In the second half of the 19th century, an informal group of artists coalesced in the northwestern London neighborhood of Kensington. Known as the Holland Park Circle, they often had different styles and subject matter but were united by geography and benefited collectively from a growing status of artists in the Victorian era. Thanks to their prosperity they built a series of houses in the neighborhood that both reflected their status and gave them opportunities to mingle with the wealthy and well-connected members of Victorian society, many of whom served as patrons and subjects.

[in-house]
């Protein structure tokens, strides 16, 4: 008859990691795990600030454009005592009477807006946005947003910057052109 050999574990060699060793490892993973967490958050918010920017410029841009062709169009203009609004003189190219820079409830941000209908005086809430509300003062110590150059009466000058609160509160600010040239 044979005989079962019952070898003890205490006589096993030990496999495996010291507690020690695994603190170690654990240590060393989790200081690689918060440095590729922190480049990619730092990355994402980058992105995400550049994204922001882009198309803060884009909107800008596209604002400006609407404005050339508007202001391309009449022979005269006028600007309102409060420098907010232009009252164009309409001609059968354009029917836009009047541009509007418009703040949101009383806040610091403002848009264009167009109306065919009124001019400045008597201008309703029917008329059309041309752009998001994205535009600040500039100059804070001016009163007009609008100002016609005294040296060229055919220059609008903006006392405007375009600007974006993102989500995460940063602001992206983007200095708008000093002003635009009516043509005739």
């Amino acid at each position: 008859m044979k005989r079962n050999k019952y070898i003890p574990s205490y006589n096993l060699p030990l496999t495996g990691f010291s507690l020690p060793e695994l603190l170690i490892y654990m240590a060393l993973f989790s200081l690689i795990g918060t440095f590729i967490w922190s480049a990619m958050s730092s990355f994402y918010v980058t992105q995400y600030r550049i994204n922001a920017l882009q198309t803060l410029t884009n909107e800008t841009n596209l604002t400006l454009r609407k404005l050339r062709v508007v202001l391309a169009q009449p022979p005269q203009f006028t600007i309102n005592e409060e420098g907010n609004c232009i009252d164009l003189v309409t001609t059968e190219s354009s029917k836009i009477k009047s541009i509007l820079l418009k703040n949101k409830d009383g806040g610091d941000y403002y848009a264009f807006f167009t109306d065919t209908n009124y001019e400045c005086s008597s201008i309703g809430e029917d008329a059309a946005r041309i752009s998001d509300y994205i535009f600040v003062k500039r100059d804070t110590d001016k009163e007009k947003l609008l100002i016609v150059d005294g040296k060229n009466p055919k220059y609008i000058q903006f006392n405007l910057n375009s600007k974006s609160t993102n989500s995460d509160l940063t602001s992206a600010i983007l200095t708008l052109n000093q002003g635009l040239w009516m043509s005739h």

Caroline Dakers’s book about the group functions on a number of different levels. In part it serves as a group biography, tracing the lives of such members as George Frederick Watts, Frederic Leighton, Hamo Thornycroft, and others, all of whom were esteemed in their day for their work. In tracing their lives and associations, though, it also serves as a biography of the neighborhood in which they lived. Carved out of the grounds surrounding Holland House, the rapidly developing community served as a crossroads of high Victorian society, where the artists socialized with both titled lords and the newly emergent class of wealthy manufacturers and upper-class professionals. Yet throughout this Dakers never loses sight of the art itself, as she uses the lives and the setting as context for her description of the artists’ works and their reception by their audience. It’s a masterful work that highlights effectively the intersection between art, commerce, and society in the Victorian world, and is rewarding reading for anyone interested in the era.